1946 Norfolk. German prisoners of war arrive at a local camp to the disgust of the locals. Fran gets a job in the office and her eye is caught by Thomas, but her family cannot forgive the Germans who killed her brother in the war. 1989. Tiffany travels to Berlin to see the Wall being destroyed. She ventures through the barrier to search for someone…
The English Girl is a fascinating dual timeline historical novel about love and the after effects of war. It begins with Tiffany’s experience in Berlin before settling into the main part of the book beginning in 1946.
There are a number of threads in the 1940s timeline. Foremost we have Fran who is struggling to find her place in a world that has dramatically changed due to the war. We also have Martin who was unable to fight in the war on medical grounds and feels survivors’ guilt. Finally we have Major Markham, who is traumatised by his wartime experience, and his unfaithful wife Viv, in love with an American officer.
I thought that the emotional side of the characters were all well developed and I could identify with them. Fran’s conflicting feelings about the Germans due to the war and the death of her brother whilst also seeing the prisoners of war as men like her brother fighting for their country. Martin’s guilt and the Markhams’ emotional turmoil was also very believable and the characters seemed very human.
The English Girl was an enjoyable historical novel about the aftermath of war and the enduring nature of love and hope.
The English Girl book description:
He is German. She is English. Their countries are enemies. Can love bring them together? Inspired by an incredible true story, this is a sweeping tale about the power of hope in the face of war and the legacy of an impossible choice.
1946, Norfolk, England: Grief and fear spill over in Fran’s small village when German prisoners of war are sent to the nearby camp. After the death of her beloved brother on the front lines, Fran cannot see the new arrivals as anything but his killers.
When one of the mines the Germans are clearing from the beach explodes, Fran is thrown into the path of prisoner Thomas as they rush to help the wounded. Thomas’s kind, artistic nature and his bravery, putting himself in danger to save others, changes everything for Fran. She realises he is a boy just like her brother and was forced to fight in a war he never believed in.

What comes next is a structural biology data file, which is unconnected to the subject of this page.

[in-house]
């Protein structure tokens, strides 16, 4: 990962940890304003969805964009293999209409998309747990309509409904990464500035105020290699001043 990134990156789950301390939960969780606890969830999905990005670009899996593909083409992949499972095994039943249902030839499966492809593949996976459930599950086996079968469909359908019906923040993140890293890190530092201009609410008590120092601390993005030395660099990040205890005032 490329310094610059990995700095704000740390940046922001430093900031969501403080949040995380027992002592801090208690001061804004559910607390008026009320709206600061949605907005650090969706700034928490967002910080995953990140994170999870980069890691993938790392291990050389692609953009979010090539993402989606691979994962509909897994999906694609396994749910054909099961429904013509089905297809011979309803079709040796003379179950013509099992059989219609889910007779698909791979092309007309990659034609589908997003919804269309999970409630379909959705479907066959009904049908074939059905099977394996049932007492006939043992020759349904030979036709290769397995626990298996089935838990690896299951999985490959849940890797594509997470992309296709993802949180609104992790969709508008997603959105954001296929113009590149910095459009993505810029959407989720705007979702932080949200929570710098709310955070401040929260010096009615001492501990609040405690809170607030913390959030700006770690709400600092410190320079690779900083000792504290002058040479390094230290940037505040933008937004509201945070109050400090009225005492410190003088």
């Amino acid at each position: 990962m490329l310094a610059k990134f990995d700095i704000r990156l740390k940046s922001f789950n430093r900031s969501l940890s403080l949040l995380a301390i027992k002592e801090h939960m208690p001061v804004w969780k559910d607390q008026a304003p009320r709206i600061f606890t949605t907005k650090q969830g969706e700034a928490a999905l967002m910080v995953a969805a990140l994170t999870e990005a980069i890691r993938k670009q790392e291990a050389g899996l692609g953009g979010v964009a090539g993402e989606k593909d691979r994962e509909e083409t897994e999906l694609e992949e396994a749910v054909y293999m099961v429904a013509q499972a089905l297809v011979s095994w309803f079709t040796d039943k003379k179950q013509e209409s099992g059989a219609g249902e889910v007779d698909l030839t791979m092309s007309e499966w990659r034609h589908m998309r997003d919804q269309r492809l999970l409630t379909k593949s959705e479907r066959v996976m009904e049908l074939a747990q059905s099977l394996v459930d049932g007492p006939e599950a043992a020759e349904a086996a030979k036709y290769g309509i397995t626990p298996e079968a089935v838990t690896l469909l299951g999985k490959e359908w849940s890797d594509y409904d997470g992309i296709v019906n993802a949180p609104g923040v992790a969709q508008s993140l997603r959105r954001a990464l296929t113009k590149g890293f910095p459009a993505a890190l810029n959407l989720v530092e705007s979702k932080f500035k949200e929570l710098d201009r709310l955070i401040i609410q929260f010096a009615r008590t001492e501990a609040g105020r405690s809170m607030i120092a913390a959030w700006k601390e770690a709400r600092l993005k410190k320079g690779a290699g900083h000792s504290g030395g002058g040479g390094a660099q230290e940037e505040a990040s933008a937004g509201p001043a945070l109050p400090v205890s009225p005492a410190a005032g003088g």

From that day on, there is something powerful and unspoken connecting Fran and Thomas. But as battle lines are drawn across Europe and tensions within the village reach breaking point, they could be about to unleash something neither of them can control…
1989, Berlin: Tiffany arrives in Berlin from London, just as the wall that divided a nation finally falls. With only a few words of German, she celebrates with strangers in the streets, and crosses the border between West and East. In her pocket is a crumpled letter addressed to her grandmother, yellowed with age, that has led her in search of a wartime secret with the power to change her future…
A book that you will carry with you long after having turned the final page. Fans of Fiona Valpy, The Forgotten Village and The Guernsey Literary and Potato Peel Pie Society will be absolutely gripped from the very beginning until the final, heart-stopping conclusion of this unforgettable wartime story.
Sarah grew up in Norfolk and studied law at Cambridge University which led to a career as a barrister, working mainly in the field of human rights. After nearly twenty years she was tempted off-track by a creative writing course at the Open University and fell in love with making up stories instead of constructing arguments. Three years later she completed, with distinction, an MA in Creative Writing – Prose Fiction at the UEA.
Now she lives in Norfolk again, this time with her husband and three almost-grown-up children, where she combines writing with some legal work – and thanking her enormous number of lucky stars.